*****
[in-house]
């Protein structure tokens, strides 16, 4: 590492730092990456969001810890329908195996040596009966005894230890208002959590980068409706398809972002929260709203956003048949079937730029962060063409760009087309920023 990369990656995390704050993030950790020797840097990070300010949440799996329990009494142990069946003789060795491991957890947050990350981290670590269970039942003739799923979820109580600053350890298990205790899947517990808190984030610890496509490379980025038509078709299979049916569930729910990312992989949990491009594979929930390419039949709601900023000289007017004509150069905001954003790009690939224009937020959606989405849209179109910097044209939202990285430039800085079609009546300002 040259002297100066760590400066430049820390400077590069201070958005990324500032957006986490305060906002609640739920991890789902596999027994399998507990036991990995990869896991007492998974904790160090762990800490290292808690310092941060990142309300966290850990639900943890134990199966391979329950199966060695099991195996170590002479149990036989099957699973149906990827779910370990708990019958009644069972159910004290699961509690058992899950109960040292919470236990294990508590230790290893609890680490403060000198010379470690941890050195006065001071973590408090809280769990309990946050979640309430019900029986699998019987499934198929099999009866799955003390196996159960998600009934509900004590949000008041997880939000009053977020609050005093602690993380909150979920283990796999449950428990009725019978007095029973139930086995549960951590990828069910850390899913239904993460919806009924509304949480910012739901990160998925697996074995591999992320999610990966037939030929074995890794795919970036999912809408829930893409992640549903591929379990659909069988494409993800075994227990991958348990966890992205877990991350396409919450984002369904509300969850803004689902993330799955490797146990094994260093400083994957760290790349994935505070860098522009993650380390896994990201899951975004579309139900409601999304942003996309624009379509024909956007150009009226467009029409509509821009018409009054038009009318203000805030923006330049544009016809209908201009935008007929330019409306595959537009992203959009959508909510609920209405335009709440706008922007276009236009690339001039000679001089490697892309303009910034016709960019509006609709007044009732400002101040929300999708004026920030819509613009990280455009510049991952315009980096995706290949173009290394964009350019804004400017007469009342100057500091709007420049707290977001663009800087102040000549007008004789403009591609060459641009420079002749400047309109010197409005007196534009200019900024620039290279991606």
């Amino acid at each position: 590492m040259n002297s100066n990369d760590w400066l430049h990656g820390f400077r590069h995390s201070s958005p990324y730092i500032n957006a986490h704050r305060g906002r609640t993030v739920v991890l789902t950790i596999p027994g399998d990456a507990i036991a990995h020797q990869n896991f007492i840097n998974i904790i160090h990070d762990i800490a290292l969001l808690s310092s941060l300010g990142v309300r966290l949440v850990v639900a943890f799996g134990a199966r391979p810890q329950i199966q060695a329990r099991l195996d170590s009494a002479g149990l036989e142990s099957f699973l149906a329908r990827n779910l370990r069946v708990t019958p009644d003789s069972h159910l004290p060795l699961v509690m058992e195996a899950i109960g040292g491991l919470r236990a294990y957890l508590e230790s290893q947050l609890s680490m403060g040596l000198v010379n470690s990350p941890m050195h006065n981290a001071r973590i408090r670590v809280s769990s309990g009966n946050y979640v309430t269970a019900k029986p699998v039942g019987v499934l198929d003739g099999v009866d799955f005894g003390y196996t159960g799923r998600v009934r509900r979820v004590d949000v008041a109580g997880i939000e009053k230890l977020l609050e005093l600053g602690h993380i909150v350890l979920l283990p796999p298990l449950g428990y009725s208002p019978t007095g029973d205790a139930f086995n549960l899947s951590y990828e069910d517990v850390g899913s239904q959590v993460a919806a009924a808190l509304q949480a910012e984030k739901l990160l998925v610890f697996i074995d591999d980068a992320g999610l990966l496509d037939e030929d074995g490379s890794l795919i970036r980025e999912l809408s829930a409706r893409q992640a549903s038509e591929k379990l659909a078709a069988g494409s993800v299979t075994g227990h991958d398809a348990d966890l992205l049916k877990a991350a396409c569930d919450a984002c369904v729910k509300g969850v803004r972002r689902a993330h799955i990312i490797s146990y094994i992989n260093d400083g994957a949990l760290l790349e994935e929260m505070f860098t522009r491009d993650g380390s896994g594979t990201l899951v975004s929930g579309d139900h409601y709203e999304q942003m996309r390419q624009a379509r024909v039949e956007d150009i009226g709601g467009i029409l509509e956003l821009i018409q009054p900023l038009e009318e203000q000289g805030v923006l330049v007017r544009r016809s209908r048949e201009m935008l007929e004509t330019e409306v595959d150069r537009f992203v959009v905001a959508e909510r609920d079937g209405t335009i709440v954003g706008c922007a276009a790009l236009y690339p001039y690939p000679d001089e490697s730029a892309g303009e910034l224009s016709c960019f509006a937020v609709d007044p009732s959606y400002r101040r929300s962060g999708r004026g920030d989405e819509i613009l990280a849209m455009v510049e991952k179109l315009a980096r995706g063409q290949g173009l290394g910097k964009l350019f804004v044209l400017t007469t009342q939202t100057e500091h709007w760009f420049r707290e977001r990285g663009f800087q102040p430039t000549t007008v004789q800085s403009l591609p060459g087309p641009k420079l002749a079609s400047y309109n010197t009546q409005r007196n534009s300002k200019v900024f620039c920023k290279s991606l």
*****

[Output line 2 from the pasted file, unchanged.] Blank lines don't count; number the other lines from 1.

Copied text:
């Protein structure tokens, strides 16, 4: 590492730092990456969001810890329908195996040596009966005894230890208002959590980068409706398809972002929260709203956003048949079937730029962060063409760009087309920023 990369990656995390704050993030950790020797840097990070300010949440799996329990009494142990069946003789060795491991957890947050990350981290670590269970039942003739799923979820109580600053350890298990205790899947517990808190984030610890496509490379980025038509078709299979049916569930729910990312992989949990491009594979929930390419039949709601900023000289007017004509150069905001954003790009690939224009937020959606989405849209179109910097044209939202990285430039800085079609009546300002 040259002297100066760590400066430049820390400077590069201070958005990324500032957006986490305060906002609640739920991890789902596999027994399998507990036991990995990869896991007492998974904790160090762990800490290292808690310092941060990142309300966290850990639900943890134990199966391979329950199966060695099991195996170590002479149990036989099957699973149906990827779910370990708990019958009644069972159910004290699961509690058992899950109960040292919470236990294990508590230790290893609890680490403060000198010379470690941890050195006065001071973590408090809280769990309990946050979640309430019900029986699998019987499934198929099999009866799955003390196996159960998600009934509900004590949000008041997880939000009053977020609050005093602690993380909150979920283990796999449950428990009725019978007095029973139930086995549960951590990828069910850390899913239904993460919806009924509304949480910012739901990160998925697996074995591999992320999610990966037939030929074995890794795919970036999912809408829930893409992640549903591929379990659909069988494409993800075994227990991958348990966890992205877990991350396409919450984002369904509300969850803004689902993330799955490797146990094994260093400083994957760290790349994935505070860098522009993650380390896994990201899951975004579309139900409601999304942003996309624009379509024909956007150009009226467009029409509509821009018409009054038009009318203000805030923006330049544009016809209908201009935008007929330019409306595959537009992203959009959508909510609920209405335009709440706008922007276009236009690339001039000679001089490697892309303009910034016709960019509006609709007044009732400002101040929300999708004026920030819509613009990280455009510049991952315009980096995706290949173009290394964009350019804004400017007469009342100057500091709007420049707290977001663009800087102040000549007008004789403009591609060459641009420079002749400047309109010197409005007196534009200019900024620039290279991606």